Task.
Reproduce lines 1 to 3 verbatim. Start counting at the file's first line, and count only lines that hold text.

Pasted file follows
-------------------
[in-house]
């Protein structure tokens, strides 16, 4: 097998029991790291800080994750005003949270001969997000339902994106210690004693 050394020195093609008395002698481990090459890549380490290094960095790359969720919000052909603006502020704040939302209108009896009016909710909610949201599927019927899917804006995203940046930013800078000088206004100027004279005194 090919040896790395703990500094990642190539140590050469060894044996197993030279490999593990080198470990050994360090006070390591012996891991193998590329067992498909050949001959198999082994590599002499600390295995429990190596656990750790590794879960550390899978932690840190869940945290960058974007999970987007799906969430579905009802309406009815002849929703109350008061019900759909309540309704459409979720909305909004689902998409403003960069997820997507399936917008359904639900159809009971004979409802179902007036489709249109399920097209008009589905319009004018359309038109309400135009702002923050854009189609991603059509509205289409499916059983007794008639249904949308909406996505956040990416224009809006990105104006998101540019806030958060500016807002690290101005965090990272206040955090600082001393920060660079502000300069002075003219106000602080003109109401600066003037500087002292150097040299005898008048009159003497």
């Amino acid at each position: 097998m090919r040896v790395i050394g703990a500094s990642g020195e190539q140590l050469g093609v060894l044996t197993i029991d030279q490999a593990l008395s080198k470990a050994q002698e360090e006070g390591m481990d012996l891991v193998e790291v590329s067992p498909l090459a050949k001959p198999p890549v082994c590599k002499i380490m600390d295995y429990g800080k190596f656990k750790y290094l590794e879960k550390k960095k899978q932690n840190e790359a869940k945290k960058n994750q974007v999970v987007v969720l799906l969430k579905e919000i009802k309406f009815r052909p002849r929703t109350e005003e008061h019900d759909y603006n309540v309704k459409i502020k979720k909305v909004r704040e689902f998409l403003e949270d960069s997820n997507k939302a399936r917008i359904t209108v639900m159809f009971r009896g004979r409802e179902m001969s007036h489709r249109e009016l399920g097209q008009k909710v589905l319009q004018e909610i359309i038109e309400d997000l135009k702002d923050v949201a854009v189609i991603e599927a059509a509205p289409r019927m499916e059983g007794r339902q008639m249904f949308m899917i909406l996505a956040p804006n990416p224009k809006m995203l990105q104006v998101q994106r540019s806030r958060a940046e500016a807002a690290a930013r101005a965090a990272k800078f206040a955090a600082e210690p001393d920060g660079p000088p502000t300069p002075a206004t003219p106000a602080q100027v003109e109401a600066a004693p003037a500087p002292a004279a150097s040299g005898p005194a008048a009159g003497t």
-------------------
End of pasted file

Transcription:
[in-house]
């Protein structure tokens, strides 16, 4: 097998029991790291800080994750005003949270001969997000339902994106210690004693 050394020195093609008395002698481990090459890549380490290094960095790359969720919000052909603006502020704040939302209108009896009016909710909610949201599927019927899917804006995203940046930013800078000088206004100027004279005194 090919040896790395703990500094990642190539140590050469060894044996197993030279490999593990080198470990050994360090006070390591012996891991193998590329067992498909050949001959198999082994590599002499600390295995429990190596656990750790590794879960550390899978932690840190869940945290960058974007999970987007799906969430579905009802309406009815002849929703109350008061019900759909309540309704459409979720909305909004689902998409403003960069997820997507399936917008359904639900159809009971004979409802179902007036489709249109399920097209008009589905319009004018359309038109309400135009702002923050854009189609991603059509509205289409499916059983007794008639249904949308909406996505956040990416224009809006990105104006998101540019806030958060500016807002690290101005965090990272206040955090600082001393920060660079502000300069002075003219106000602080003109109401600066003037500087002292150097040299005898008048009159003497």
């Amino acid at each position: 097998m090919r040896v790395i050394g703990a500094s990642g020195e190539q140590l050469g093609v060894l044996t197993i029991d030279q490999a593990l008395s080198k470990a050994q002698e360090e006070g390591m481990d012996l891991v193998e790291v590329s067992p498909l090459a050949k001959p198999p890549v082994c590599k002499i380490m600390d295995y429990g800080k190596f656990k750790y290094l590794e879960k550390k960095k899978q932690n840190e790359a869940k945290k960058n994750q974007v999970v987007v969720l799906l969430k579905e919000i009802k309406f009815r052909p002849r929703t109350e005003e008061h019900d759909y603006n309540v309704k459409i502020k979720k909305v909004r704040e689902f998409l403003e949270d960069s997820n997507k939302a399936r917008i359904t209108v639900m159809f009971r009896g004979r409802e179902m001969s007036h489709r249109e009016l399920g097209q008009k909710v589905l319009q004018e909610i359309i038109e309400d997000l135009k702002d923050v949201a854009v189609i991603e599927a059509a509205p289409r019927m499916e059983g007794r339902q008639m249904f949308m899917i909406l996505a956040p804006n990416p224009k809006m995203l990105q104006v998101q994106r540019s806030r958060a940046e500016a807002a690290a930013r101005a965090a990272k800078f206040a955090a600082e210690p001393d920060g660079p000088p502000t300069p002075a206004t003219p106000a602080q100027v003109e109401a600066a004693p003037a500087p002292a004279a150097s040299g005898p005194a008048a009159g003497t």